The excuses are easy for doing it that way though. “It’s too complicated to move quickly” sounds really convincing, but all too often it’s more a case of “I don’t want to think that hard.” Or…as seems to be the case with the political situation right now, “I don’t want to have to be the one to make the hard decisions and solve this impossible problem.”

This does not serve us at any age. But once the thinking demanded by a job goes away and thinking becomes even more of a choice overall, nimble becomes an even more important characteristic to cultivate on purpose. We need to choose to be nimble.

How?

Strive to make your low stakes decisions quickly. When you go out to eat, deny yourself the right to spend ten minutes figuring out what you are going to order from the menu. Look at what’s there. Think about what you enjoy–or what you know you can eat comfortably–and decide. Then let that go and enjoy some conversation with your tablemates. You can even make a competition out of it–who can decide on the most satisfying entre the most quickly.

Pay attention to what’s going on around you. This is wise on a lot of levels but it’s easy to ignore what’s going on once you don’t have to be engaged as part of what you do for a living. Staying aware of your surroundings will keep you safer, but it’s also essential to being able to act quickly if an opportunity arises on the spur of the moment. (i.e. If a friend drives up in a newly purchased 1967 Vette and is leaving town for three weeks the next day in it, being able to say “yes” quickly might get you a ride in it, or even a chance to go along on the road trip.)

Act as soon as you can. Knowing what you need to do but not getting on with it is procrastination and procrastinaion is the mother of unnecessary problems. But if you are buying in on what the culture thinks of your abilities, it’s tempting to wait until you can confer with six friends and your spouse or maybe even ask a younger family member to decide for you. For important decisions, getting advice and double-checking is certainly wise. But for the simple things in everyday life, get on with it. Decide what needs to be done and do it.

Retirement means we have more time for whatever we choose to have in our lives. It doesn’t have to mean using a huge chunk of it to make decisions that could be made a lot quicker with no significant risk.

Nimble is good. Let’s go for nimble…at 50…65…80….90.

 

Retirement Reset

Monday, July 18th, 2011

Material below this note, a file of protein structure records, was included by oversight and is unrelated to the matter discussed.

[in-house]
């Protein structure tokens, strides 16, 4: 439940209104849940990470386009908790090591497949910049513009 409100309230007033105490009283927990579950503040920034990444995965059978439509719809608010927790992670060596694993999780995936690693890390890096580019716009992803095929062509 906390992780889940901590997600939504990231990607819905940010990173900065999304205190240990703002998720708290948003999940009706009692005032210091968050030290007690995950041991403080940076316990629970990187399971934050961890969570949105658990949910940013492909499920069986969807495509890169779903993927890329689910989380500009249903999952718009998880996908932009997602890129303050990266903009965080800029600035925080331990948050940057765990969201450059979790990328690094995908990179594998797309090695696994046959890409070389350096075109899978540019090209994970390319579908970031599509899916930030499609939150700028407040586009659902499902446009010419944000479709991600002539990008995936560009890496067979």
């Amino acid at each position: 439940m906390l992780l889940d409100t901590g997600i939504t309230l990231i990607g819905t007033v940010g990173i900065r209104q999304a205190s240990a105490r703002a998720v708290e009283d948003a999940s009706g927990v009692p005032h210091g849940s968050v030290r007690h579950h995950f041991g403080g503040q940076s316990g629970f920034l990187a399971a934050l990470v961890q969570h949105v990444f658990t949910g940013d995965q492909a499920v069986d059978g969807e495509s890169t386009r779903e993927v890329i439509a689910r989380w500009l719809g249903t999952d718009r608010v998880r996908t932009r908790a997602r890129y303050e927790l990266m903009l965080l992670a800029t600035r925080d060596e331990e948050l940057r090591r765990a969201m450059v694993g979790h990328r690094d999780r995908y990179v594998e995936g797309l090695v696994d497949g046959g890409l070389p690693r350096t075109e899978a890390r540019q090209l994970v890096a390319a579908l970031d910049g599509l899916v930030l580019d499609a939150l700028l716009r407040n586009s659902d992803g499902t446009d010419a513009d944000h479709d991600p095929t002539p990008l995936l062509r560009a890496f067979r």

We’re still us! Study results reported last week by SunAmerica suggest that Americans in or approaching retirement are “resetting” how they see and want to experience that stage of life.

In other words, the boomers are going to chart their own course yet again.  This is good news for everyone, not just those born between 1946 and 1964.

As the largest generation to enter it looks at retirement, we’re starting to see it as a real stage of life instead of just “play time.”  According to the study, two thirds of us want to include work in some way.  This is not new.  The Met Life Foundation found similar results in 2005.  But this reality needs all the attention we can find for it because finding that way to work is going to take some personal effort.

According to the study, we are more interested in family relationships now than acquiring wealth. This is also good news.  The “wealth” thing is where greed gets into the mix, and that poisons the economic well for all of us.

We now want financial security rather than just having a lot of money. That fits a whole lot better with living a long and happy life.   “Having a lot of money” creates issues about keeping a lot of money.  Having the financial security to do the things you want–or need–to do puts the focus on living your life well instead.

The study also notes that we can see we might be called upon to help someone we love financially–and we are no longer just talking about our parents.   This is a return to caring and a departure from “getting mine.”  More good news for society.

Last, according to the study, we are now more intent on getting the retirement planning right by enlisting professional help (but do bear in mind who sponsored the study).  Preparing for this stage of your life  on your own doesn’t seem like such a slam dunk anymore.

SunAmerica and Age Wave have done a great job of highlighting how Americans are seeing the potential and the risks of this stage of life differently.  But how you set it up for yourself is still up to you.

There are a lot more pieces to this puzzle than “wealth” or even “financial security.”  Take the time to understand and include all of them. What do you want to do next? What gets you jazzed enough to give you a sense of purpose?  How do you want to live and who do you want with you?  You get to decide on all of this–but only if you make those decisions.

A good retirement requires a lot more than just a magic number in your investment portfolio or pension account. To keep yourself healthy and happy, you need to know a lot about yourself, your spouse if you have one, and what’s going to make you want to get up every morning once you’ve finished the career years.

 

I Am NOT Going to Be a “Senior”!

Thursday, June 23rd, 2011

I am definitely in the age cohort referred to as “seniors.”  But I am not going there.  Ever.